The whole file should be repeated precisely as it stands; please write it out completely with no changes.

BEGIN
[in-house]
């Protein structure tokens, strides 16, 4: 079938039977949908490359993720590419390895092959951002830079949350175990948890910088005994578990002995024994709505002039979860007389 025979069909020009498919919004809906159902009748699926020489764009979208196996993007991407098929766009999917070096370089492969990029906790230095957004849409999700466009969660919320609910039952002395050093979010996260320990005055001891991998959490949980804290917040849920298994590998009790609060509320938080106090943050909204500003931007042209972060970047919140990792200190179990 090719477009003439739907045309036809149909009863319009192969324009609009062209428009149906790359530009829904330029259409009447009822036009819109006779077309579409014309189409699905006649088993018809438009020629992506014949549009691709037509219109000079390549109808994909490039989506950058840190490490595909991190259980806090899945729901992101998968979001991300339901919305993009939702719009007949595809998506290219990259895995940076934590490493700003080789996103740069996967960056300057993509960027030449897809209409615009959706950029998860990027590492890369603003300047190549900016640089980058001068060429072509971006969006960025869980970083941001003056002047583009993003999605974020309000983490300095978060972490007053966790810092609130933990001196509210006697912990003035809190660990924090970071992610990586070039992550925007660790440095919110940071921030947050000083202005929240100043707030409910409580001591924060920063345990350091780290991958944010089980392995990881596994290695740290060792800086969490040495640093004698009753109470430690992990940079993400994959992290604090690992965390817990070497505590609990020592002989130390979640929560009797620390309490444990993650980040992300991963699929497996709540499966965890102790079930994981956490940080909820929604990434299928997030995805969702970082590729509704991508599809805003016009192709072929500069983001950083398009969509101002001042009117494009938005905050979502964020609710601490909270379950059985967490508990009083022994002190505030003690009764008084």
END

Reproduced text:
[in-house]
């Protein structure tokens, strides 16, 4: 079938039977949908490359993720590419390895092959951002830079949350175990948890910088005994578990002995024994709505002039979860007389 025979069909020009498919919004809906159902009748699926020489764009979208196996993007991407098929766009999917070096370089492969990029906790230095957004849409999700466009969660919320609910039952002395050093979010996260320990005055001891991998959490949980804290917040849920298994590998009790609060509320938080106090943050909204500003931007042209972060970047919140990792200190179990 090719477009003439739907045309036809149909009863319009192969324009609009062209428009149906790359530009829904330029259409009447009822036009819109006779077309579409014309189409699905006649088993018809438009020629992506014949549009691709037509219109000079390549109808994909490039989506950058840190490490595909991190259980806090899945729901992101998968979001991300339901919305993009939702719009007949595809998506290219990259895995940076934590490493700003080789996103740069996967960056300057993509960027030449897809209409615009959706950029998860990027590492890369603003300047190549900016640089980058001068060429072509971006969006960025869980970083941001003056002047583009993003999605974020309000983490300095978060972490007053966790810092609130933990001196509210006697912990003035809190660990924090970071992610990586070039992550925007660790440095919110940071921030947050000083202005929240100043707030409910409580001591924060920063345990350091780290991958944010089980392995990881596994290695740290060792800086969490040495640093004698009753109470430690992990940079993400994959992290604090690992965390817990070497505590609990020592002989130390979640929560009797620390309490444990993650980040992300991963699929497996709540499966965890102790079930994981956490940080909820929604990434299928997030995805969702970082590729509704991508599809805003016009192709072929500069983001950083398009969509101002001042009117494009938005905050979502964020609710601490909270379950059985967490508990009083022994002190505030003690009764008084």